it demands an understanding of the spirit of the Middle Ages, the spirit of Christianity itself, and in the last analysis the spirit of what has been well named the "Philosophia Perennis " or " Universal and Unanimous Tradition," of which St. Augustine spoke as a "Wisdom, that was not made, but is now what it always was and ever shall be"; some touch of which will open doors to the understanding of and a delight in any traditional art, whether it be that of the Middle Ages, that of the East, or that of the "folk" in any part of the world."
Henry Moore and Romanesque Sculpture
"I stood before them for a long time. They were just what I wanted to emulate in sculpture: the strength of directly carved form, of hard stone, rather than modelled flowing soft form ... In the Chichester sculptures there is deep human feeling. I think the sense of suffering and tragedy is chiefly given through the heads. Look particularly at the head of Christ in the Raising of Lazarus. The eyebrows and the eyes are sloped steeply downwards from the centreline of the face expressing intense grief."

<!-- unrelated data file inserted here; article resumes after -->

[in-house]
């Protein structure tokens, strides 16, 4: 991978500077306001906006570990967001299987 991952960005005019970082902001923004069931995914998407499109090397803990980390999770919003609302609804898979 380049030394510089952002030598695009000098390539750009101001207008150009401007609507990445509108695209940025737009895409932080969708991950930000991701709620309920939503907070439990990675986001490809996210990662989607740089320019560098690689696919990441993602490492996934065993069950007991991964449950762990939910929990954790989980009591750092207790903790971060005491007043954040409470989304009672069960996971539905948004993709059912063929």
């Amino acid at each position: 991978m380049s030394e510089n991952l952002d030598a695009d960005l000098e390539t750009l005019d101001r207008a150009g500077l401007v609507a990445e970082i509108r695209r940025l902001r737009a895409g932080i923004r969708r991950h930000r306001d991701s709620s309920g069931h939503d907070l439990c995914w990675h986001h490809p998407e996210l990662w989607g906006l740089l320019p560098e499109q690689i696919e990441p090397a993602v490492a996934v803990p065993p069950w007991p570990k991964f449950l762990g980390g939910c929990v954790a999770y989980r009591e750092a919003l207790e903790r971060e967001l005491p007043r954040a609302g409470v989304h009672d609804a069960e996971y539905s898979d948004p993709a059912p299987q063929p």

(Henry Moore, ‘Romanesque Sculpture’, Chichester Nine Hundred, Chichester 1975, p.11, reprinted in Wilkinson 2002, p.111.)
"The triumph of technique over reverence in almost every level of culture in the Western world is traceable to the desacralization of the cosmos."
"Various art movements have emerged since the first decades of the twentieth century. The common theme uniting them, beneath their differing styles and ideological feuds, is an immanentized cosmos."
- Ibid, pg. 92